Child Safety Week

3rd – 9th June 2019

Child Safety Week is an annual campaign run by the Child Accident Prevention Trust (CAPT) to raise awareness of the risks of child accidents and how they can be prevented. In 2019 we’re working alongside CAPT to raise awareness of the number of children that are seriously burned and scalded each year. Many of these accidents are entirely preventable.

The theme for this year’s Child Safety Week is ‘Family life today: where’s the risk?’ It highlights the new dangers facing families today from our modern lifestyles and offers simple solutions to keep children safe.

Each year CAPT produce an action pack full of ideas on running events and activities for Child Safety Week, including:

  • top tips for engaging with families and carers
  • tips for working in partnership
  • information about some of the most common causes of child accidents and how to prevent them
  • event ideas
  • useful resources
  • evaluation form for participants
  • competitions

The 2019 Action Pack will be available soon, please register your interest here.

Awareness of hot drinks around children

A hot drink, even one that’s been made for 15 minutes, can seriously scald a baby.

“Scalds from cups of tea and coffee are one of the commonest preventable injuries in crawling babies and toddlers that we see in the Paediatric Emergency Department. Most parents take safety in the home very seriously, for example fitting safety gates. But they do not always realise the danger caused by hot drinks left on dining tables, coffee tables or kitchen worktops. Children can often reach further than their parents expect, so make sure ‘out of reach’ really is a safe place.” Dr Rachel Jenner, Consultant Paediatrician Emergency Medicine, Royal Manchester Children’s Hospital.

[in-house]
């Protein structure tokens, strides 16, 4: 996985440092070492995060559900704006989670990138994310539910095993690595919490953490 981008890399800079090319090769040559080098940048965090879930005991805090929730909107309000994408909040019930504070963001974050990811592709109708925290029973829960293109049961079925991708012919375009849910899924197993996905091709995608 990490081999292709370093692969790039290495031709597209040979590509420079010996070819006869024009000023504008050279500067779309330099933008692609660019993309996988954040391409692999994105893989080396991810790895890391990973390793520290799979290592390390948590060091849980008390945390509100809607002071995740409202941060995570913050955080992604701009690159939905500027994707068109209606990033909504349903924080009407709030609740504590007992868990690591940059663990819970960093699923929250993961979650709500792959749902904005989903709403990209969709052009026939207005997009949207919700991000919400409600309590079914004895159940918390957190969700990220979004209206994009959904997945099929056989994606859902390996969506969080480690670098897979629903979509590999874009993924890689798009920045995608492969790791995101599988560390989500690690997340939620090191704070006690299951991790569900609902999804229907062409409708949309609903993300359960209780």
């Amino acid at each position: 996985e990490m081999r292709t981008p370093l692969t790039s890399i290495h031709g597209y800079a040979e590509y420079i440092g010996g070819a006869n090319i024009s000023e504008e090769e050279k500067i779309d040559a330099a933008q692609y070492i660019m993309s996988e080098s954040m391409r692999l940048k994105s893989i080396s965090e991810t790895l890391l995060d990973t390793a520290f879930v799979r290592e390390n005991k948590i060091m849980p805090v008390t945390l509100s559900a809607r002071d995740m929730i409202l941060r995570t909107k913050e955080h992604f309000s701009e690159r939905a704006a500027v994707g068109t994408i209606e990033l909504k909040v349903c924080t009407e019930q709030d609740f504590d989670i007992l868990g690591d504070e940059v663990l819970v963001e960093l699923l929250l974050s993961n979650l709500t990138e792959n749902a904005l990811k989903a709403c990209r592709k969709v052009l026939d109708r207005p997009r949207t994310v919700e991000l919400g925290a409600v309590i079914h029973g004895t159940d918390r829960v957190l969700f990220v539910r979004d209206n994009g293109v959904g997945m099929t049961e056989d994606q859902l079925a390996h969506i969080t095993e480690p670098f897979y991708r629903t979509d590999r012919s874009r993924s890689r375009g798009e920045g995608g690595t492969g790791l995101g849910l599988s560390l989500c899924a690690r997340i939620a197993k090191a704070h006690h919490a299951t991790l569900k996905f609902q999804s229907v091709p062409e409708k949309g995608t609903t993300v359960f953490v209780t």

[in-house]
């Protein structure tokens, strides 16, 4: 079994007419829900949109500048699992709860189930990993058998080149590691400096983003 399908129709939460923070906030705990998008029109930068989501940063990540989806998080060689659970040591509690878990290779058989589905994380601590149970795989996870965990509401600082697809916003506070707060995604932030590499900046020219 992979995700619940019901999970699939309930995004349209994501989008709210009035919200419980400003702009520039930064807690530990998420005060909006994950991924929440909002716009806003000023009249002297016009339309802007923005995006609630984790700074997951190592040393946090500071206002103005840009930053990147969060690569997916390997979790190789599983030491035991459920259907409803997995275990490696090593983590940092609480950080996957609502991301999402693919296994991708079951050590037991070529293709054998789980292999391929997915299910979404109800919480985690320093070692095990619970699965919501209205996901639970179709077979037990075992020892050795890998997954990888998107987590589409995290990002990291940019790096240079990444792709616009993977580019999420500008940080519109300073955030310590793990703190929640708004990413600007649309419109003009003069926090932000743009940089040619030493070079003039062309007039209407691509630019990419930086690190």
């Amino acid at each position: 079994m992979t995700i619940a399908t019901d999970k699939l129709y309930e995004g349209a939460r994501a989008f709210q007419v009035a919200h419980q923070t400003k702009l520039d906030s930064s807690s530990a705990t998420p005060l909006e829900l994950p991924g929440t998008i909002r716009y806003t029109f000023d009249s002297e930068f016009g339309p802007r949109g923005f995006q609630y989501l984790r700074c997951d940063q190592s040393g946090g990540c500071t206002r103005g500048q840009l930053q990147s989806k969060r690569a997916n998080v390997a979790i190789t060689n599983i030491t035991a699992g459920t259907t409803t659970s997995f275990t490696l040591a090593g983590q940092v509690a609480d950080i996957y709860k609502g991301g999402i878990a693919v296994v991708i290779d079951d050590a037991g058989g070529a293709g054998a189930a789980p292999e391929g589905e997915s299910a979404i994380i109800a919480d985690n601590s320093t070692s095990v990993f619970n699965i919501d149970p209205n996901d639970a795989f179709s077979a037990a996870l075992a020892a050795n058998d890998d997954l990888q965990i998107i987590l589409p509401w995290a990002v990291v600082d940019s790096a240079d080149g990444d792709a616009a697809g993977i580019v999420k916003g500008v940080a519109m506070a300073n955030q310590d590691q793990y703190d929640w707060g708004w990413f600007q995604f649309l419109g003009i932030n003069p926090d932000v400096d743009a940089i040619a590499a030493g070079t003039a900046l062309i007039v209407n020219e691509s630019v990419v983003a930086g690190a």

Why not implement a Hot Drinks Policy in your setting when young children are present. It would help protect children from serious scalds.

Hot drinks and young children don’t mix:

  • Hot drinks are the number one cause of serious scald injuries among babies and young children
  • Parents don’t realise how bad the injuries will be until after the event
  • Young children are unpredictable, love exploring and reaching out
  • They can’t be relied on to do what they’re told and they’re too young to understand consequences

Despite this it can be difficult to establish a hot drinks policy. Parents want to drink tea and coffee, and headlines such as “Coffee banned from coffee morning” make the challenge even harder.

When CAPT heard about a successful parent-led hot drinks pledge in Wrexham, they discovered how, instead of the staff imposing a policy, the parents came up with their own; click here for more details.

If you run a nursery, children’s centre or mother and toddler group, you can order a copy of our Under 5’s Resource Pack, including a copy of Lizzie’s Accident, 25 Hot Water Burns Like Fire leaflets and plenty of additional safety literature for only £4.50 including postage and packing by clicking here.

“Everyone in the Burns Unit was there because of an accident. None of them were born that way and they hadn’t developed a disease to make them disfigured. In a split second their whole life changed” Mum of a little girl injured in a hot drinks accident.